26/08/2010 - 00:00

Mangles Bay to become ‘new Mandurah’

26/08/2010 - 00:00


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THE developer behind a proposed inland marina development at Rockingham says it will attempt to emulate the success of the Mandurah Ocean Marina as it transforms the Rockingham foreshore near Cape Peron.

Mangles Bay to become ‘new Mandurah’

THE developer behind a proposed inland marina development at Rockingham says it will attempt to emulate the success of the Mandurah Ocean Marina as it transforms the Rockingham foreshore near Cape Peron.

Last month, Perth-based ASX-listed developer Cedar Woods sought to clarify any misconceptions surrounding the location of its Cape Peron marina project by renaming it Mangles Bay.

The Mangles Bay project, which is being developed in conjunction with LandCorp, is proposed to be a complete marina development with stacking facilities, boat repair and refuelling services, cafes, restaurants and holiday accommodation alongside a marine science education centre.

The development area is a 75-hectare parcel of land between the Garden Island causeway and Palm Beach, some of which is currently being used by the Mangles Bay yacht club.

Cedar Woods state manager Stuart Duplock told WA Business News the project would provide room for up to 500 boat pens, open up the beachfront from the Garden Island causeway along Mangles Bay, while $5 million would be spent on remediation and enhancement of the balance of Cape Peron.

LandCorp and Cedar Woods are currently preparing the proposal for environmental assessment and planning approvals.

“We will shortly be lodging documents marking the beginning of the environmental approvals process,” Mr Duplock said.

“As the project proceeds, we will continue to keep the community engaged and informed as the finer grained details of the development evolve.”

LandCorp metropolitan general manager Luke Willcock said Cedar Woods’ track record of delivering residential developments Nautilus, The Jetty and Aria projects in Rockingham would hold the developer in good stead to deliver a range of community benefits.

“Besides creating a safe marina for the growing numbers of boat owners, one very important goal is to improve the access for everyone in the community to the beachfront between the Garden Island causeway and Palm Beach,” Mr Willcock said.

“During the past six months we have conducted a range of engineering and environmental studies such as geo-technical surveys and flora audits.

“The results of these studies and our work with the community and the Department of Environment and Conservation will assess the environmental acceptance of a marina-based tourism precinct.”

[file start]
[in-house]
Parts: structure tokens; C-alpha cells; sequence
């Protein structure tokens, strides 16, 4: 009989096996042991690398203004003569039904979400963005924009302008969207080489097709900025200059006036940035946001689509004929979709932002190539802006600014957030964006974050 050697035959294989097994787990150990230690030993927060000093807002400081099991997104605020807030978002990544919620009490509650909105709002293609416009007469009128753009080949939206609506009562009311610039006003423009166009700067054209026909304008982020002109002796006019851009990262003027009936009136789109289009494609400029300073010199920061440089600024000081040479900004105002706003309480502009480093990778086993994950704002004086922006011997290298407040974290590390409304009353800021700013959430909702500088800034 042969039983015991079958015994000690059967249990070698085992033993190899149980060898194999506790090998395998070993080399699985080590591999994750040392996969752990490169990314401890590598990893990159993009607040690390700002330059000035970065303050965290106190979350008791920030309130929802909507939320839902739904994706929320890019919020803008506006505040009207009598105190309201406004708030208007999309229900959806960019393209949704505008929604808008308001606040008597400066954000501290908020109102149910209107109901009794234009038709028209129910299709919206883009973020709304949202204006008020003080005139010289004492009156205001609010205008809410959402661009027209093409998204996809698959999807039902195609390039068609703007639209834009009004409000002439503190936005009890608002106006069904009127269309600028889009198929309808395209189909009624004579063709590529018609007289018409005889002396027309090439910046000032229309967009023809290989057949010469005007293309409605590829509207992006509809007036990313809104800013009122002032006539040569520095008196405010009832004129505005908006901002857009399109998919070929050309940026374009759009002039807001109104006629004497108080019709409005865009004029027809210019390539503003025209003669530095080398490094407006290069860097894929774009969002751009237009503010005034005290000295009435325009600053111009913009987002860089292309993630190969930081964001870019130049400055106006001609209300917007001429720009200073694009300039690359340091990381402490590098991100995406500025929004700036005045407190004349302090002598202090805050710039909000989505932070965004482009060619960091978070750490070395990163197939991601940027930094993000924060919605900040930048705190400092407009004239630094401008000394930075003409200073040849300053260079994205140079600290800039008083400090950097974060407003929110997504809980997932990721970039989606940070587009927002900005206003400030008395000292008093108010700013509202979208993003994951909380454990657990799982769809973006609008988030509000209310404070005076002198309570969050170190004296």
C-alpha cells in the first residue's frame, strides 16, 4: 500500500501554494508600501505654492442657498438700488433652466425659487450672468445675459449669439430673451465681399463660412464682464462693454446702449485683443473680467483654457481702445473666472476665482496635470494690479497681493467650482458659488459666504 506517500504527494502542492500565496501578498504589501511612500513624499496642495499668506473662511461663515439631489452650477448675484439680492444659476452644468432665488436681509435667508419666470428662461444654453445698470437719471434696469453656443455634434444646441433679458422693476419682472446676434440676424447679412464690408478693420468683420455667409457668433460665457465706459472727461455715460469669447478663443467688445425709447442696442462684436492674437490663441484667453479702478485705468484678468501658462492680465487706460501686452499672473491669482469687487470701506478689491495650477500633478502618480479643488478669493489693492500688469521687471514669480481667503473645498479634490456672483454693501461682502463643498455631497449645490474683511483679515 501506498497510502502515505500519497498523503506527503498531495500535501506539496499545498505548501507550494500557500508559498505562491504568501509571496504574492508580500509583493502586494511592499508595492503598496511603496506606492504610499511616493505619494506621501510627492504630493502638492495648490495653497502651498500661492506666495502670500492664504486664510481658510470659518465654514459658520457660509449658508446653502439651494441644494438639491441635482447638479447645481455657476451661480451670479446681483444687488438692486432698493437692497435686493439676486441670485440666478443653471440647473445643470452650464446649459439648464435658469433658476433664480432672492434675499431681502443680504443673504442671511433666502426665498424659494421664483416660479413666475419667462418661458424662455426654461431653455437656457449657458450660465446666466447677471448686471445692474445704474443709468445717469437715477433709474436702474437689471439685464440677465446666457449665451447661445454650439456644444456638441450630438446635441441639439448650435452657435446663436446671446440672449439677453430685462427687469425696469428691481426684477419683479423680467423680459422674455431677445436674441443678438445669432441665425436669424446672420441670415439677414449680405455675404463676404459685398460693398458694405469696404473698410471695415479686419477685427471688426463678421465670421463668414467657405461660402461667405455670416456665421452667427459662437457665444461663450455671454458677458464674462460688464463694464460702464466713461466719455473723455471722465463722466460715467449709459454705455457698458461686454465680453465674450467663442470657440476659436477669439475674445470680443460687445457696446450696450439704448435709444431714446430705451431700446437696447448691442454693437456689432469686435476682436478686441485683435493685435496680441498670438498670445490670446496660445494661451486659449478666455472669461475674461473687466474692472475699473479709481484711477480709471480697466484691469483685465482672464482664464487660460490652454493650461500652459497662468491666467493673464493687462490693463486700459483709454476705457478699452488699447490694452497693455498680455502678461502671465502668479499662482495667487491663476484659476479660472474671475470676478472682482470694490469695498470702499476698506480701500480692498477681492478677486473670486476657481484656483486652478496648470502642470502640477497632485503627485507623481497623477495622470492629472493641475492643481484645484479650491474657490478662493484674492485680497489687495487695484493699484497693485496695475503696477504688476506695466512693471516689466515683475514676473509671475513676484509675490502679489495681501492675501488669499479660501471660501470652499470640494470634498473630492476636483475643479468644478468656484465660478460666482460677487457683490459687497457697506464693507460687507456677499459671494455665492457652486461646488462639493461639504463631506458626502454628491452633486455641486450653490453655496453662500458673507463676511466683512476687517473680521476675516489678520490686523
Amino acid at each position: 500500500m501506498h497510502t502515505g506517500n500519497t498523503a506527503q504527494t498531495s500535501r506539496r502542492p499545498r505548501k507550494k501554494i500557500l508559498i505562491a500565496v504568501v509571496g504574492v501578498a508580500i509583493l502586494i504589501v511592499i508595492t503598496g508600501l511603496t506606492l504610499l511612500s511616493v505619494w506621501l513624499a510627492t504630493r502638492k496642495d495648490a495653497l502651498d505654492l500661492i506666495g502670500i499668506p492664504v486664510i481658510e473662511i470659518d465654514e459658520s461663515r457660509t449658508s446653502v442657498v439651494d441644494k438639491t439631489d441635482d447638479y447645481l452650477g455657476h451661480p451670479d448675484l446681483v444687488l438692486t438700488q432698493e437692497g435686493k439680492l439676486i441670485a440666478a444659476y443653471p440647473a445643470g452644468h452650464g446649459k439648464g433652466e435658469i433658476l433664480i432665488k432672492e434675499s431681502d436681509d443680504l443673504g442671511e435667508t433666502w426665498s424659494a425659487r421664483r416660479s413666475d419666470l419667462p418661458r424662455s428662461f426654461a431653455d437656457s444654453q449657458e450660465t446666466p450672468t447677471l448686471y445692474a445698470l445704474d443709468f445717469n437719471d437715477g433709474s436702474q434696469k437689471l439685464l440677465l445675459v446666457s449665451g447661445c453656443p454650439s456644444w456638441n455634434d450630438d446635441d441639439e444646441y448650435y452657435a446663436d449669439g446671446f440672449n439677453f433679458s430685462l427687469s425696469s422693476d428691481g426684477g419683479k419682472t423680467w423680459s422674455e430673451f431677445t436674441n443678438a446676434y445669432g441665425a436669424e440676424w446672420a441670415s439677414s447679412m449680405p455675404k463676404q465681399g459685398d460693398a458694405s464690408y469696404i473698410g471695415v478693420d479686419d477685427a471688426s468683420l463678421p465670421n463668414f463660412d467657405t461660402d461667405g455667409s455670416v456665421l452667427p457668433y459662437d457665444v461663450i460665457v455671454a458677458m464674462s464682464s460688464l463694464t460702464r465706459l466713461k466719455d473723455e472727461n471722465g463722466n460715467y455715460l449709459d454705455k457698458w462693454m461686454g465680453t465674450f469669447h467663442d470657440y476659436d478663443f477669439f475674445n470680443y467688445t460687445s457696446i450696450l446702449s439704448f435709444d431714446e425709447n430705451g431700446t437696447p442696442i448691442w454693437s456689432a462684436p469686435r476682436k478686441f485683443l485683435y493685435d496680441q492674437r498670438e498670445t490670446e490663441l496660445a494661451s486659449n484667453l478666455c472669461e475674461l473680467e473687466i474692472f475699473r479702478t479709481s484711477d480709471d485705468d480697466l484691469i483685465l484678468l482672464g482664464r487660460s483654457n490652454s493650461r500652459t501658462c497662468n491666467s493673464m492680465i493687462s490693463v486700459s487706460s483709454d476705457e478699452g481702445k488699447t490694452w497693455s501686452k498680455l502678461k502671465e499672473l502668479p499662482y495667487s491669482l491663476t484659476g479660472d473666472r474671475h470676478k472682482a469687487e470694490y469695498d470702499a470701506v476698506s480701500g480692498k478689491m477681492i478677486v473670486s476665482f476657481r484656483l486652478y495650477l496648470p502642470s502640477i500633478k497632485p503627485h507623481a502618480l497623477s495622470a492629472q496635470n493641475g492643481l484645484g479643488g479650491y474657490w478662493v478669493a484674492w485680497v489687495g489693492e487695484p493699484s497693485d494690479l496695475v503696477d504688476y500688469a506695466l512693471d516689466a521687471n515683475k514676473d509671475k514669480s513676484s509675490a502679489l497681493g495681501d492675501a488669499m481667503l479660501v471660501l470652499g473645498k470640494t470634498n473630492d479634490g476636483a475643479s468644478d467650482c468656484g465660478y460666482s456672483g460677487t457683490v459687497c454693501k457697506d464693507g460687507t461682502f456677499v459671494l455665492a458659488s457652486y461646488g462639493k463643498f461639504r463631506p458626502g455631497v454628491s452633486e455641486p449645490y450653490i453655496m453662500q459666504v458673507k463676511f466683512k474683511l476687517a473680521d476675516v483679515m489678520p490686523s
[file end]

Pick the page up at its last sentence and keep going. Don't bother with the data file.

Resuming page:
Also in the Rockingham area, construction has begun on a 475-pen marina development, which was signed off for approval by Environment Minister Donna Faragher in February.

The development site, near Wanliss Street, has been designated for a commercial pier development for over a decade.

Port Rockingham, which is currently being developed by DevX and project managed by the team behind the Mandurah Ocean Marina, Benchmark Projects, will also have the capacity to house bigger boats and super yachts, alongside cafes, restaurants, shopping outlets and boat servicing areas.

The Port Rockingham marina is the second marina development currently under construction along the metropolitan coast, joining the 360-pen Port Coogee marina.

Demand for boat pens is at an all-time high, thanks to a significant increase in the number of recreational boat registrations in Western Australia.

A Department of Planning and Infrastructure report, ‘The Perth Recreational Boating Facilities Study 2008’ predicted recreational boat numbers in Perth would increase from 48,468 in 2007 to 84,857 in 2025.

In response to this demand, there are up to 2,500 new boat pens in the development pipeline, from Yanchep in the north to Rockingham in the south.

The Port Coogee marina is also expected to become a major tourist drawcard, with the entire Australand development valued at $2 billion of commercial, residential and recreational developments

Also, the City of Joondalup is compiling its business and structure plan for an 850-pen marina and associated residential and commercial developments at Ocean Reef.

The city’s concept plan calls for 585 residential dwellings, 200 hotel rooms in a four- to five-star resort with convention facilities, 4,000 square metres of retail floorspace, and 3,600sqm of food, beverage and hospitality facilities.

The site has been recognised as having the potential for development as a major tourism and recreation node for more than 30 years.

To the north of Joondalup at Alkimos, there are two major marinas planned.

In a key element of the development of the Alkimos region, LandCorp wants to build a marina as part of coastal village on land formerly owned by the Water Corporation.

Also in the northern corridor, privately owned developer Eglington Estates holds approvals for a marina development that was originally linked to a failed Japanese-funded resort and golf project.

The Fremantle Port Authority is also still evaluating its options for a potential marina development at Rous Head, after Premier Colin Barnett poured cold water on the contentious North Port Quay development, which was proposed to deliver 2,500 boat pens in an island marina.



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